‘I’m seriously disappointed by the handshakes I gave back in the day’



Roger Federer: 'I'm seriously disappointed by the handshakes I gave back in the day'

2020 will be remembered as one of the most troubled seasons in tennis history, especially due to the Coronavirus emergency that has brought almost the whole world to its knees. The ATP circuit was also heavily affected by the absence of Roger Federer, who only played in the Australian Open before undergoing two operations on his right knee.

The former world number 1 has decided not to force recovery times by closing his 2020 early, with the aim of returning to 100% form for next year. If all goes well, the 20-time Grand Slam champion will make his return to the Australian Open to the delight of his countless fans.

Thanks to the new ranking system induced by the pandemic, Federer has maintained a place in the Top 5, a very encouraging news in view of the first Slam of 2021. During the ‘Champions Chat’ with Bjorn Borg last Sunday, the 39-year-old from Basel has retraced the origins of his career.

Federer on the beginning of his career

Roger Federer was not the calmest player on the court when he was a teenager, and the Swiss admitted he regrets his temper tantrums from his early days. “I’ve had some major meltdowns,” Roger Federer said.

“Mostly angered by myself. I’m seriously disappointed by the handshakes I gave back in the day.” The 20-time Grand Slam champion didn’t have the kind of success as a teenager that Bjorn Borg and Rafael Nadal did, and he believes his temperamental nature is to blame for that.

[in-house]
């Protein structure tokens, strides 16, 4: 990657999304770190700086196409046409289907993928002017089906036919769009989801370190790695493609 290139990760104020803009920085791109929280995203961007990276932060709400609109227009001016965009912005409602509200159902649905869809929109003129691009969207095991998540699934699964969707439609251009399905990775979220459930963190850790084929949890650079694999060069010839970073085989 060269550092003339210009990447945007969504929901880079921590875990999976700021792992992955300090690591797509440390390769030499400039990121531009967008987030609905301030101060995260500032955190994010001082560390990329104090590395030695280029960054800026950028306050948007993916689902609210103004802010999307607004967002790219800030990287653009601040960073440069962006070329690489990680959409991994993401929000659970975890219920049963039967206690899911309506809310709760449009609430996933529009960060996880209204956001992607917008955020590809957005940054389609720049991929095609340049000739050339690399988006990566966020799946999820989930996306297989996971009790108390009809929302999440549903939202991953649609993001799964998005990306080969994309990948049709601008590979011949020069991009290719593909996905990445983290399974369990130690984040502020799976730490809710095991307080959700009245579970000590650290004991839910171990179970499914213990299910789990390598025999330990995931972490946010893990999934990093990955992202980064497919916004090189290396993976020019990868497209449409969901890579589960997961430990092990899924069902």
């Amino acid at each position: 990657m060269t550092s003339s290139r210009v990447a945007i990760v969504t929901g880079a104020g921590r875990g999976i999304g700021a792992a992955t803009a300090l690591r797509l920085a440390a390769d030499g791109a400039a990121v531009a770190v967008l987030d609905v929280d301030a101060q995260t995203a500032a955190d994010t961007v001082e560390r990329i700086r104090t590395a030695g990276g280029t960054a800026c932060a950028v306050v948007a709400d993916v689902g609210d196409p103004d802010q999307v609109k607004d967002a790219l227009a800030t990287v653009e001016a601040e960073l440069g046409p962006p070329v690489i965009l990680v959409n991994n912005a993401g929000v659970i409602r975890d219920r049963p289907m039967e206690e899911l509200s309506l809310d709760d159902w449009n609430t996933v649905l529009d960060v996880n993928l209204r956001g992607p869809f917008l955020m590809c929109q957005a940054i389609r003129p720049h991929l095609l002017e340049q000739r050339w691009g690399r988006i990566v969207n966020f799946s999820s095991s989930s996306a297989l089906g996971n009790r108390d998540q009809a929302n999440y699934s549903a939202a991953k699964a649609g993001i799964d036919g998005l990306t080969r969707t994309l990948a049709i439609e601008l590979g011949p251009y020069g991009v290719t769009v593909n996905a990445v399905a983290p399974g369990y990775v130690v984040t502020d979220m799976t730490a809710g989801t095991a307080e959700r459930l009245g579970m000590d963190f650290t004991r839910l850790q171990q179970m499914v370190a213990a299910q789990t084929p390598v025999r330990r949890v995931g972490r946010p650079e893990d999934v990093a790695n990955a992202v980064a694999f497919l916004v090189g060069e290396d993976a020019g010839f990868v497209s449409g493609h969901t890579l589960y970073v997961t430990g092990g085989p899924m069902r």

Over the years the Swiss did learn to become more even-keeled on the court, but he pointed out that Borg developed his ice-cold nature much earlier. “I think Bjorn and I have been similar that way, the exception being that he figured it out at early on in his teens and it took me much later to understand what it means to be a champion.

That is why Bjorn together with Rafa (Nadal) are the best teenage players in the history of our game,” Federer said. “I just needed more time to figure things out. How to handle the pressure, like TV and spectators in the stadium, and understand what respect for the game meant.

People often ask me how I’m so calm and composed because they only know of me since my first Wimbledon win in 2003, but the years before that were the really interesting ones,” he added. 2002 was the first time Roger Federer broke into the ATP Finals scene.

Leyton Hewitt and Andre Agassi dominated the calendar winning five titles each. But Federer wowed everyone at the ATP Finals with a 3-0 record in the round-robin but he fell valiantly in the semi-finals. “Qualifying for the Tennis Masters Cup (that year) was a huge deal,” mentioned Federer.

“It opened my belief that I could beat the best baseline players from the baseline. 2003 was a true breakthrough tournament for me at the time”.



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